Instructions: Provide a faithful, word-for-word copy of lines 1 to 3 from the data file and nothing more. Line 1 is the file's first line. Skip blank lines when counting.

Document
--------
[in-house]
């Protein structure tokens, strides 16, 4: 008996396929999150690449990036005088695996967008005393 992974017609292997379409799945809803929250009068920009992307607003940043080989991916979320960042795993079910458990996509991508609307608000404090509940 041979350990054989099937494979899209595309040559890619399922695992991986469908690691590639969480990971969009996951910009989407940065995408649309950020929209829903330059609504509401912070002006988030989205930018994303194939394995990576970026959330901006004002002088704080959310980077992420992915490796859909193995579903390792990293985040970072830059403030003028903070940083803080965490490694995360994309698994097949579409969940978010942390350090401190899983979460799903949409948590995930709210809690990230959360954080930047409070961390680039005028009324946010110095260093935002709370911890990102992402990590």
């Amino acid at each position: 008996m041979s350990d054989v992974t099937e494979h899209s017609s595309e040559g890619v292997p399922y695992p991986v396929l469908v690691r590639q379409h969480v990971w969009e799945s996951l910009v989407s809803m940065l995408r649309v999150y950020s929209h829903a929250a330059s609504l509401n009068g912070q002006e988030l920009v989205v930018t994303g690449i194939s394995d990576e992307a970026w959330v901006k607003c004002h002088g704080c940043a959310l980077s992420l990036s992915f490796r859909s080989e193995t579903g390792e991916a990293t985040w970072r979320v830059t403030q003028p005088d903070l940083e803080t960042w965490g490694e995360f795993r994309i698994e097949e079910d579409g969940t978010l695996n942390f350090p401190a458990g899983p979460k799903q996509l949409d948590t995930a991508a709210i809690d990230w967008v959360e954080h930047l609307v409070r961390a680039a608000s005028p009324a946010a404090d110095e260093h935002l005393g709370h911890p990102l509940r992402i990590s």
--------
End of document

[in-house]
């Protein structure tokens, strides 16, 4: 008996396929999150690449990036005088695996967008005393 992974017609292997379409799945809803929250009068920009992307607003940043080989991916979320960042795993079910458990996509991508609307608000404090509940 041979350990054989099937494979899209595309040559890619399922695992991986469908690691590639969480990971969009996951910009989407940065995408649309950020929209829903330059609504509401912070002006988030989205930018994303194939394995990576970026959330901006004002002088704080959310980077992420992915490796859909193995579903390792990293985040970072830059403030003028903070940083803080965490490694995360994309698994097949579409969940978010942390350090401190899983979460799903949409948590995930709210809690990230959360954080930047409070961390680039005028009324946010110095260093935002709370911890990102992402990590």
């Amino acid at each position: 008996m041979s350990d054989v992974t099937e494979h899209s017609s595309e040559g890619v292997p399922y695992p991986v396929l469908v690691r590639q379409h969480v990971w969009e799945s996951l910009v989407s809803m940065l995408r649309v999150y950020s929209h829903a929250a330059s609504l509401n009068g912070q002006e988030l920009v989205v930018t994303g690449i194939s394995d990576e992307a970026w959330v901006k607003c004002h002088g704080c940043a959310l980077s992420l990036s992915f490796r859909s080989e193995t579903g390792e991916a990293t985040w970072r979320v830059t403030q003028p005088d903070l940083e803080t960042w965490g490694e995360f795993r994309i698994e097949e079910d579409g969940t978010l695996n942390f350090p401190a458990g899983p979460k799903q996509l949409d948590t995930a991508a709210i809690d990230w967008v959360e954080h930047l609307v409070r961390a680039a608000s005028p009324a946010a404090d110095e260093h935002l005393g709370h911890p990102l509940r992402i990590s």